1887
Heteroglossia and language ideologies in children’s peer play interactions
  • ISSN 1018-2101
  • E-ISSN: 2406-4238

Abstract

This study examines how boys from San Antonio Aguas Calientes, Guatemala develop their own perspective about what it means to be moral human beings in the world via discursive practices that contrast enregistered voices within an emergent performance genre that simultaneously doubles as socio-dramatic play-frame. This emergent genre exhibits both mimesis and alterity; children have appropriated a popular adult genre, within which their participation, originally, was highly circumscribed. In their own productions, however, they occupy the main character roles and enact re-accented “voices” of king and kin in highly competitive, proselytizing discourse. The resulting performance is a subversion of the social order where ‘the challenge’ of good defeating evil is undone, reflecting a child-centric critical stance. To wit, the boys refuse to be convinced by the authority of an overly patriarchal-colonial moral order. I build upon Sawyers’ (1995) model of play-as-improvisation to develop a synthetic framework in analyzing indigenous children’s play and childhood(s). The approach I espouse draws upon ethnographically informed studies of peer talk-in-interaction, verbal art as performance, and semiotic functionalism to examine how children “do heteroglossia” in and out-of-play frames of interaction as they construct selves capable of confronting the social order.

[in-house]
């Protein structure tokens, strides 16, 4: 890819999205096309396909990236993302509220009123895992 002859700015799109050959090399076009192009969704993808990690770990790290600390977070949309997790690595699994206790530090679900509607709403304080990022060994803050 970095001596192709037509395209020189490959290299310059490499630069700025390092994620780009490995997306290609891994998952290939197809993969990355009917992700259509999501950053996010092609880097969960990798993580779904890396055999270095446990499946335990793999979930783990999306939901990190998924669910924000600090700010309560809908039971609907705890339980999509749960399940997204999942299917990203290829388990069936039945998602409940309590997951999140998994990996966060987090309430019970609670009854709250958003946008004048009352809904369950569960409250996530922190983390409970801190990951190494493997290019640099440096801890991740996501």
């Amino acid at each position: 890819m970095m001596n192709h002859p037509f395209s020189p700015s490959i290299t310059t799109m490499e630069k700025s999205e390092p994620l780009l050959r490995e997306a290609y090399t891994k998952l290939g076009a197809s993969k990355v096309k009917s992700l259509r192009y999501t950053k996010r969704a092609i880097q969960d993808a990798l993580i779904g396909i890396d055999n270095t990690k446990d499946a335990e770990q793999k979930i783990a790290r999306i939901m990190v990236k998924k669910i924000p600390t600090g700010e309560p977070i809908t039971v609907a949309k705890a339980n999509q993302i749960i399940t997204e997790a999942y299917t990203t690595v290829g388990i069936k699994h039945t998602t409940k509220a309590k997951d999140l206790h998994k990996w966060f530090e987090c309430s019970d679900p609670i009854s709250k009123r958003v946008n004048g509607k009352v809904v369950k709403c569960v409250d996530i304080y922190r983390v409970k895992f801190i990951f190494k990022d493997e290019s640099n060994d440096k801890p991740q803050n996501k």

Loading

Article metrics loading...

/content/journals/10.1075/prag.20.4.01rey
2010-01-01
2019-10-17
Loading full text...

Full text loading...

References

  1. Annis, Sheldon
    (1987) God and production in a Guatemalan town. Austin: University of Texas Press.
    [Google Scholar]
  2. Agha, Asif
    (2003) The social life of cultural value. Language and communication23: 231-273. doi: 10.1016/S0271‑5309(03)00012‑0
    https://doi.org/http://dx.doi.org/10.1016/S0271-5309(03)00012-0 [Google Scholar]
  3. (2005) Voice, footing, enregisterment. Journal of linguistic anthropology15: 38-59. doi: 10.1525/jlin.2005.15.1.38